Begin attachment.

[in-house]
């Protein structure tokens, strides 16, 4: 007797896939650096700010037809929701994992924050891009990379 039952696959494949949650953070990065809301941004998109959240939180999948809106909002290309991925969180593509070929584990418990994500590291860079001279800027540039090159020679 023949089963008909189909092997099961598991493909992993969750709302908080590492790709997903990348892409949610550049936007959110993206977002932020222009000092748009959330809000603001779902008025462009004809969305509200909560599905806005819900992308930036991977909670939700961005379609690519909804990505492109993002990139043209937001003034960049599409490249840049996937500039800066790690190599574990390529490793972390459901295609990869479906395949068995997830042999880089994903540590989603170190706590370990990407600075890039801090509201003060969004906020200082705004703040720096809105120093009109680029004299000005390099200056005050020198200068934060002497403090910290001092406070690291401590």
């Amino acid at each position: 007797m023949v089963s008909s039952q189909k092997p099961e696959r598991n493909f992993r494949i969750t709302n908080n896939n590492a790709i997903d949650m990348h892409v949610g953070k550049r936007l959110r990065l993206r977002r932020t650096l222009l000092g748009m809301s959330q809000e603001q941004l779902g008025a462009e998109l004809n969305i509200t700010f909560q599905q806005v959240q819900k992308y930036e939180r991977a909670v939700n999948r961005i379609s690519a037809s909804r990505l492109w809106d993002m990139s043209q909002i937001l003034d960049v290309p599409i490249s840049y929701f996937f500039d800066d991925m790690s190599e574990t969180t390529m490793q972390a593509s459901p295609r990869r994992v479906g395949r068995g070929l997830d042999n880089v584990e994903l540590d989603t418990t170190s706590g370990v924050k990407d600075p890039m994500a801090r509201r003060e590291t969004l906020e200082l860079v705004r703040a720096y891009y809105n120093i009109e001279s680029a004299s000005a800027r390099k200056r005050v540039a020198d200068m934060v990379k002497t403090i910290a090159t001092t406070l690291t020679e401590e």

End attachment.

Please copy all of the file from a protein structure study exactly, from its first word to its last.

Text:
[in-house]
């Protein structure tokens, strides 16, 4: 007797896939650096700010037809929701994992924050891009990379 039952696959494949949650953070990065809301941004998109959240939180999948809106909002290309991925969180593509070929584990418990994500590291860079001279800027540039090159020679 023949089963008909189909092997099961598991493909992993969750709302908080590492790709997903990348892409949610550049936007959110993206977002932020222009000092748009959330809000603001779902008025462009004809969305509200909560599905806005819900992308930036991977909670939700961005379609690519909804990505492109993002990139043209937001003034960049599409490249840049996937500039800066790690190599574990390529490793972390459901295609990869479906395949068995997830042999880089994903540590989603170190706590370990990407600075890039801090509201003060969004906020200082705004703040720096809105120093009109680029004299000005390099200056005050020198200068934060002497403090910290001092406070690291401590």
């Amino acid at each position: 007797m023949v089963s008909s039952q189909k092997p099961e696959r598991n493909f992993r494949i969750t709302n908080n896939n590492a790709i997903d949650m990348h892409v949610g953070k550049r936007l959110r990065l993206r977002r932020t650096l222009l000092g748009m809301s959330q809000e603001q941004l779902g008025a462009e998109l004809n969305i509200t700010f909560q599905q806005v959240q819900k992308y930036e939180r991977a909670v939700n999948r961005i379609s690519a037809s909804r990505l492109w809106d993002m990139s043209q909002i937001l003034d960049v290309p599409i490249s840049y929701f996937f500039d800066d991925m790690s190599e574990t969180t390529m490793q972390a593509s459901p295609r990869r994992v479906g395949r068995g070929l997830d042999n880089v584990e994903l540590d989603t418990t170190s706590g370990v924050k990407d600075p890039m994500a801090r509201r003060e590291t969004l906020e200082l860079v705004r703040a720096y891009y809105n120093i009109e001279s680029a004299s000005a800027r390099k200056r005050v540039a020198d200068m934060v990379k002497t403090i910290a090159t001092t406070l690291t020679e401590e």